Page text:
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Many theorists and musicians would endorse the view that conventional music theory is not adequate for present needs, and that some additional theory would be desirable. But, to date I don’t think there is any consensus on what such theory would look like.
I have attempted to address the above issue head-on. The result is a big new way of modeling music. I call it OMS, and the current iteration of OMS is posted at www.OMSModel.com . The following are some introductory comments on OMS:
 Almost all conventional theory deals with music as notes. OMS does not deal much with notes; instead its subject-matter is the experience of music broadly defined.
By experience I mean what goes on subjectively when we hear music, as associated with words like “emotion, meaning, mathematics, time, space, mass, color, the spiritual, the religious, narrative, drama, delicious moments, passion, serenity, beauty, politics, communication, prophecy, personal change, mystery, the ineffable, …”. It also includes the thoughts that are stimulated by music to various degrees; and more.
 I think most theorists would agree that “experience” is a very important aspect of music. However, conventional theory is awkward in its ability to analyze experience. Even the best attempts that I have seen (e.g. Leonard B. Meyer) just don’t seem to get very far. I think what holds back such attempts is the almost exclusive reliance on the model of music as notes and patterns of notes. This is a very powerful model, but it misses a lot when you try to use it to model things like “emotion”, “meaning”, “space”, “the religious”, etc.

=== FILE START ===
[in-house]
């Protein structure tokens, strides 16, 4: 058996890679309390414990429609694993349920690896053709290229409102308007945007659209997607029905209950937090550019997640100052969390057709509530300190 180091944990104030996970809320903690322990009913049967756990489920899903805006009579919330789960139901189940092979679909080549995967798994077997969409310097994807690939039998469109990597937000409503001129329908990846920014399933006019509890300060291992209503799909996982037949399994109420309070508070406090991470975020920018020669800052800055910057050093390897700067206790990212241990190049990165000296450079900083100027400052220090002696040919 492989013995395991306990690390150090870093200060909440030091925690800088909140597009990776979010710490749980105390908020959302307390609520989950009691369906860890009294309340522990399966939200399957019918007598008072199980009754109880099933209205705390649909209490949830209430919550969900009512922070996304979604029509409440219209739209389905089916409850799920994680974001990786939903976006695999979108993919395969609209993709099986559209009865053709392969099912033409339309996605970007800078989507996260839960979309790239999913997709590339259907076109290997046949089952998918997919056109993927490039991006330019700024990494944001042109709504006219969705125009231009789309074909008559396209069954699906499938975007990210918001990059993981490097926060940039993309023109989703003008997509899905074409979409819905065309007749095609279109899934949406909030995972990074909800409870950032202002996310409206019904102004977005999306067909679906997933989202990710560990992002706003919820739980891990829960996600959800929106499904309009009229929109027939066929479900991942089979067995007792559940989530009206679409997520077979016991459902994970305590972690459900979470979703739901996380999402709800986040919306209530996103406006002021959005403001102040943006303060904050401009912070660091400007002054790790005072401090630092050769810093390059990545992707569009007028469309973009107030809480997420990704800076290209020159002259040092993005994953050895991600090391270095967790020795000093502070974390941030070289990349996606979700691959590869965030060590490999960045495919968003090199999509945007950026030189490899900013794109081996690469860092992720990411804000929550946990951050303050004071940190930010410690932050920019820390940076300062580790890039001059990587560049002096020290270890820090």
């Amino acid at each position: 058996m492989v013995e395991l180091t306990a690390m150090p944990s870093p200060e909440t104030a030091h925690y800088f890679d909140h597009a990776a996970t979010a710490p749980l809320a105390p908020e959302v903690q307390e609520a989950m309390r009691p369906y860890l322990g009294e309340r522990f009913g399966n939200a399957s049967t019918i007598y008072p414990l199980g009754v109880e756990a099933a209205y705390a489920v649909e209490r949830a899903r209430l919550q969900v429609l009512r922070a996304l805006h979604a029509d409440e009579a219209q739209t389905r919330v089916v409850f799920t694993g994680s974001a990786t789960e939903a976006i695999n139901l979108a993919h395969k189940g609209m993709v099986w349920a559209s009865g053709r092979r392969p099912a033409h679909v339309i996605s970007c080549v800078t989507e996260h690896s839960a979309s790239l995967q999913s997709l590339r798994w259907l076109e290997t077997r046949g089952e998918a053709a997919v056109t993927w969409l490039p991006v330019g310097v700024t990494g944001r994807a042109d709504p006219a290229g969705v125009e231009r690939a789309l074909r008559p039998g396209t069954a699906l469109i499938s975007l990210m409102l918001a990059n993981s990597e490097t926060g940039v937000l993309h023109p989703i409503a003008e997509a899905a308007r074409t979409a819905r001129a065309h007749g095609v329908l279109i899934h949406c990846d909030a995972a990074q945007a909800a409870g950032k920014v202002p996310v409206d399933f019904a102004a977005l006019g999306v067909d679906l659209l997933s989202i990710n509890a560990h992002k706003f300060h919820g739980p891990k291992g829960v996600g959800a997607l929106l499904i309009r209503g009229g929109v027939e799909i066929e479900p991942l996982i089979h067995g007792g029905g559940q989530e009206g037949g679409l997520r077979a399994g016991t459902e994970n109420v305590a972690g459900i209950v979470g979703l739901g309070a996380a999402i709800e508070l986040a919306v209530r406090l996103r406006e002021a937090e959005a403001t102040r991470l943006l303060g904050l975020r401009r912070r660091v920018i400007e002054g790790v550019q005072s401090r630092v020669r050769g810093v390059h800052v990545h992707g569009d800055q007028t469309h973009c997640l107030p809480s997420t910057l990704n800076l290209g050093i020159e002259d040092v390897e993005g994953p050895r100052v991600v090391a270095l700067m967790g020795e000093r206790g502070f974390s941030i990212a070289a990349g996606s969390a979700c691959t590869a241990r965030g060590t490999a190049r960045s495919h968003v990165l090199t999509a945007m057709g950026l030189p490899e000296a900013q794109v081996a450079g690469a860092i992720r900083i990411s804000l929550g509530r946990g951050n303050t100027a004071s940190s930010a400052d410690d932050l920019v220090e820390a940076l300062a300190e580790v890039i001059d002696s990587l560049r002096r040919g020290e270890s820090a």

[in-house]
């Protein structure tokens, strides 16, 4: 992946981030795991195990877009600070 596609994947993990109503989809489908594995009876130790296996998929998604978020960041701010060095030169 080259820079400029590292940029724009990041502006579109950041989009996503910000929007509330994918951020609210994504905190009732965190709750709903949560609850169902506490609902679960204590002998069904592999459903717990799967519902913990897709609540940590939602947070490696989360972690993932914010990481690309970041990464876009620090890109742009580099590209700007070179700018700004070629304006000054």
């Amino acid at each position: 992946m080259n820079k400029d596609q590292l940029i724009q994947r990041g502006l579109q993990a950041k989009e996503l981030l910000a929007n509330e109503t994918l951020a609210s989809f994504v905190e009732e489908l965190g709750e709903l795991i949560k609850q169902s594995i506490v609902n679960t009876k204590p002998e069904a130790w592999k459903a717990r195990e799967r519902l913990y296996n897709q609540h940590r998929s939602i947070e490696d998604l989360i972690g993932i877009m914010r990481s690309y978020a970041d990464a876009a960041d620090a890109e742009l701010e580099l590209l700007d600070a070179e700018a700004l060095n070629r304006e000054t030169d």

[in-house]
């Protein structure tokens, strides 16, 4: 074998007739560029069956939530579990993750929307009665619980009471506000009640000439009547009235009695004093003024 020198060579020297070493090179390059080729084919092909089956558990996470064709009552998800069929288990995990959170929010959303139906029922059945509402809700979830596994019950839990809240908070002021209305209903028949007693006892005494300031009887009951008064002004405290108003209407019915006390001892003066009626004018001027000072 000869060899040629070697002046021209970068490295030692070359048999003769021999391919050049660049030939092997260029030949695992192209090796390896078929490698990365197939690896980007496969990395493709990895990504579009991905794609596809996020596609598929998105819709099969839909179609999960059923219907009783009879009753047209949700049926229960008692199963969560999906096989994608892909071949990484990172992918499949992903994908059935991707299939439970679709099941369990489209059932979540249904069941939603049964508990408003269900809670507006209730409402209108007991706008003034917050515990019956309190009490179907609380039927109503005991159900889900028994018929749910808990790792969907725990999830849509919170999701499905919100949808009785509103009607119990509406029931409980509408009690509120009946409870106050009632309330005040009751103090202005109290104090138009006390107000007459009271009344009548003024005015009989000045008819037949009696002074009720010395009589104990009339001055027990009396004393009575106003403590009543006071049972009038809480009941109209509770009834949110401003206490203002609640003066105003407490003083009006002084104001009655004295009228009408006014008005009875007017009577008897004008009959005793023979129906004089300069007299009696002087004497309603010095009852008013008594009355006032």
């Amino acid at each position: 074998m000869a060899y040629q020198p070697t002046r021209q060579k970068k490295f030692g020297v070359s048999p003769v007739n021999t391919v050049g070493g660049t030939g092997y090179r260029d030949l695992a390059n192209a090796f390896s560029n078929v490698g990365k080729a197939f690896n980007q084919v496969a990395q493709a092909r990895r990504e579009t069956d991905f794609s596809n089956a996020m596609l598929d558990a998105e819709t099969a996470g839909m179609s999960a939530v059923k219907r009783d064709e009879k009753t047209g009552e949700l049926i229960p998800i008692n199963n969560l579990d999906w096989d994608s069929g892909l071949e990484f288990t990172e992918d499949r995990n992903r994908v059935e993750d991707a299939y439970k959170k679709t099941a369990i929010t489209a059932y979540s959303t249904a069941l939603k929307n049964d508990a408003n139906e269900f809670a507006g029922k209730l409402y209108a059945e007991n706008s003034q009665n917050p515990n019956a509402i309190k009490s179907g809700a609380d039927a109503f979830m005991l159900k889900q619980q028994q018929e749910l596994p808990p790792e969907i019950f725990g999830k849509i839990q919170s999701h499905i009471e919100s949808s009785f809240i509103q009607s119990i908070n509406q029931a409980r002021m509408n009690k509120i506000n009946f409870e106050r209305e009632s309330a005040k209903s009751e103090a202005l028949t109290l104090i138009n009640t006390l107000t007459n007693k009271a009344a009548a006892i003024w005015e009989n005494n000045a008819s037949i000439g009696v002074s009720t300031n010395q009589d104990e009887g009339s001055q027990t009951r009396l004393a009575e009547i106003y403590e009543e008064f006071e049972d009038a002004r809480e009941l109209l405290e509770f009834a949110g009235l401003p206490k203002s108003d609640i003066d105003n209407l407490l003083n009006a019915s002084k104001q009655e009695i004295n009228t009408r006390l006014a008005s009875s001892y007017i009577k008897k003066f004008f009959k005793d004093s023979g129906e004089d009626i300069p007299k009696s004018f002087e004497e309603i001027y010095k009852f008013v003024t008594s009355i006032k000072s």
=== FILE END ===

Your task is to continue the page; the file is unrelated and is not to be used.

The foundational materials that OMS uses are entirely different. The most important foundation is from the field of Artificial Intelligence (“AI”). AI has evolved novel and very powerful methods to model human intelligence and experience. Amazingly, these methods allow us to address even extremely subjective and seemingly-elusive aspects of human experience.
OMS was developed initially from the above foundation – which was then combined with close, purely-musical analysis of a wide variety of great works from the western classical tradition, along with many contemporary genres. And then some further extensions ...
 So, what does OMS look like? It has some of the “persona” of a very good professional music critic. It is succinct, with minimal jargon. It provides analysis which is refreshing, at times startling – but always cogent (i.e. the analysis always embodies musical intelligence).
Using OMS is a stimulating, analytical process – fascinating and rewarding. It is very different from conventional analysis; but I do not think it is any less rigorous and challenging (although the rigor and challenge is of a new nature).
 In its current state (Ver. 16.2) OMS is already a very good tool for analysis and understanding of any kind of music. But further evolution is expected.
There above comments are introductory and incomplete. I will be happy to elaborate as requested, and will appreciate all questions and comments (public or private).
Isaac Malitz, Ph.D.